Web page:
I would like to see a comparison of the performance on the same faint target of the two chips. For example I took this Oiii image of OU4 (the Squid) with a (Sony chipped) Atik 460ex, Tak Baby Q with reducer, Astrodon 3nm Oiii filter, between 13 and 20 x 20min subs (I can't remember how many I threw away), binned 2x2. On this target I didn't need a bigger chip, it's nicely framed already. Because it's so faint some imagers have had trouble getting much out of the Squid but with the 460 it was easy. I just aimed at the central star and blasted away.

http://www.astrobin.com/203894/

Question/challenge for 8300 enthusiasts: How does the 8300 perform on the same target?

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Are there no defenders of the Sony chipped cameras out there? I love my Atik 460 mono because it is so easy to use (though I have never actually tried a different camera!). 

Sara's image is a good argument in favour of the 8300 chip:  bigger chip and you can keep your 1.25" filters vs. the Sony chips which are so much smaller; I get it.

http://stargazerslounge.com/topic/250177-the-complete-veil-complex-in-mono/?hl=%2B%2Bsara+%2B%2Bqsi683#entry2725343

And yet, and yet, I can't get over the QE graphs which show the 8300 as hugely less sensitive. Surely it must make some difference. OK, perhaps on most targets the lower sensitivity won't matter but, by the same token, on a lot of targets the Sony's smaller chip doesn't matter either.

I would like to see a comparison of the performance on the same faint target of the two chips. For example I took this Oiii image of OU4 (the Squid) with a (Sony chipped) Atik 460ex, Tak Baby Q with reducer, Astrodon 3nm Oiii filter, between 13 and 20 x 20min subs (I can't remember how many I threw away), binned 2x2. On this target I didn't need a bigger chip, it's nicely framed already. Because it's so faint some imagers have had trouble getting much out of the Squid but with the 460 it was easy. I just aimed at the central star and blasted away.

http://www.astrobin.com/203894/

Question/challenge for 8300 enthusiasts: How does the 8300 perform on the same target?

I use a 490EX but don't feel the need to defend it.  There are plenty of opinions out there and if you don't have one of your own then just choose someone elses' that you like most :-)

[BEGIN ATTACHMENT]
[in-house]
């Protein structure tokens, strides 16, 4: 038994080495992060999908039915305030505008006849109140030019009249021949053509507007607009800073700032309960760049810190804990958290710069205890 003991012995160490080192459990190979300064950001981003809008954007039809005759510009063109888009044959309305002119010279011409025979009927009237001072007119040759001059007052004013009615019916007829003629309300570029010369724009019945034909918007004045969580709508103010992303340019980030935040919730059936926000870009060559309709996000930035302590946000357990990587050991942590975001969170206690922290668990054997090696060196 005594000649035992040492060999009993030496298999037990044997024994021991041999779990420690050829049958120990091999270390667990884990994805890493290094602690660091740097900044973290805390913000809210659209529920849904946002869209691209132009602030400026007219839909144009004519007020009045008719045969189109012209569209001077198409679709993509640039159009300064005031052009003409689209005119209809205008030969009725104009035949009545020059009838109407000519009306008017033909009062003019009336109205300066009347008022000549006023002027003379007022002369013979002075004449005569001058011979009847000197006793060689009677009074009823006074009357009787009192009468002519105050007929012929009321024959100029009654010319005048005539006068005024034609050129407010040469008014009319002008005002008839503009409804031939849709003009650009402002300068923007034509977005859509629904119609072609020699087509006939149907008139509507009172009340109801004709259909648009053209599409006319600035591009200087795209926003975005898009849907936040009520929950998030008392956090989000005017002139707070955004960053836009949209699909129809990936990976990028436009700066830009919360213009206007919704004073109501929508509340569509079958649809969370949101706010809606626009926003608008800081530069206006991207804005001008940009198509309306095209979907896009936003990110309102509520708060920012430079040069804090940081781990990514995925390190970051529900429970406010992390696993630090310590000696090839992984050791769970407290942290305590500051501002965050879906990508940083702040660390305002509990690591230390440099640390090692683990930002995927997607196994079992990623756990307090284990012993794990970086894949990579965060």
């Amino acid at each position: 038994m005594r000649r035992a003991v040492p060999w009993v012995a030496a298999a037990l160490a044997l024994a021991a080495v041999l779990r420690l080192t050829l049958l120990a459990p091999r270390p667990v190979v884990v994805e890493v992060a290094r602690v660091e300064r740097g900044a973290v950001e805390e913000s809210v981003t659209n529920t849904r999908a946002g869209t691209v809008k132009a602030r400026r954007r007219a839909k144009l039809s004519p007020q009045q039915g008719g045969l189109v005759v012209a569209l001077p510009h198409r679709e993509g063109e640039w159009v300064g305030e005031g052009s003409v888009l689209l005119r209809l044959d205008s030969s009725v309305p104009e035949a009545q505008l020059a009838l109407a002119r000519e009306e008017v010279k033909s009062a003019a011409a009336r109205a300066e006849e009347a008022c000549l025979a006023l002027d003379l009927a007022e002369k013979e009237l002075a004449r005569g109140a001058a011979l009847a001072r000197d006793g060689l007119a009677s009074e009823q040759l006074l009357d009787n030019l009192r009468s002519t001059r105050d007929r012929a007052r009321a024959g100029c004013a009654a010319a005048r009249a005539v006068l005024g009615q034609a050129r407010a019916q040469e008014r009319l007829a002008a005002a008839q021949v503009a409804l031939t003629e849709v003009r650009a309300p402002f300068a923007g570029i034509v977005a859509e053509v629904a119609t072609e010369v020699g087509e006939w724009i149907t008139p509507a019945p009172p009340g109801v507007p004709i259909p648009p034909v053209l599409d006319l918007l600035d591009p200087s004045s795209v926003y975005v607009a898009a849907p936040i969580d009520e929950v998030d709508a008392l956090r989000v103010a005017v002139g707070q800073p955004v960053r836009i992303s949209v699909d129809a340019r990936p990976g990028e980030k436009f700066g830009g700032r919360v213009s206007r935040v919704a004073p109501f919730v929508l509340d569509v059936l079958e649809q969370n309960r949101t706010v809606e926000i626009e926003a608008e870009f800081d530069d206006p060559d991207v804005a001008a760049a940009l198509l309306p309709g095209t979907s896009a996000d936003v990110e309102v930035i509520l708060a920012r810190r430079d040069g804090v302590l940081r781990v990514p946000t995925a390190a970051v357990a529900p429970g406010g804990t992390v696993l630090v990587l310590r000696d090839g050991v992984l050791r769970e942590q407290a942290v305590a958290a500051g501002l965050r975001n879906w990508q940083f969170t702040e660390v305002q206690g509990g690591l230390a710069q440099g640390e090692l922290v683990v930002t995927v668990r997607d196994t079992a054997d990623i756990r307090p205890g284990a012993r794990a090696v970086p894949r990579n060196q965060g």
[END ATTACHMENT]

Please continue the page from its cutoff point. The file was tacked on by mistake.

ChrisH

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To answer my own question: why don't you look on Astrobin? Doh!

OK, I don't know if these are fair comparisons but here goes:

This a nice image with a QSI 683:

http://www.astrobin.com/183481/D/

but for the Oiii it uses 35x60 minute subs (yikes!), albeit not binned 2x2 as in my case.

Another nice image with a QSI683:

http://www.astrobin.com/127624/E/

but his Oiii uses 20x1800 plus 7x3600 sec subs

(Perhaps 8300 users should factor in the price of a good, long exposure mount if they want to pursue faint targets!)  

I'm a newbie so I might be missing something but I think there is more detail in my image made using the Atik 460 with far less integration time than these two images. However my 2x2 binning and my drastic processing might be confusing things

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Are there no defenders of the Sony chipped cameras out there? I love my Atik 460 mono because it is so easy to use (though I have never actually tried a different camera!). 

I debated the 383 vs the 460 for my first foray into CCD imaging back in the spring.  I was Very cost sensitive.  My research showed the 460 several hundred dollars cheaper when you account for the less expensive 1.25 filters. Many would suggest the QSI as they could use 1.25's but that camera/fw combo is a lot more expensive than the Atik.  In order to get a fully functionally LRGB-NB imaging system I had to make some compromises. I found a great deal on the SX FW and I went with the less expensive Astronomiks (I know they are not cheaper elsewhere in the world.)  Unfortunately weather and life have kept me from doing lots of images with the 460 but I did get one I'm happy with.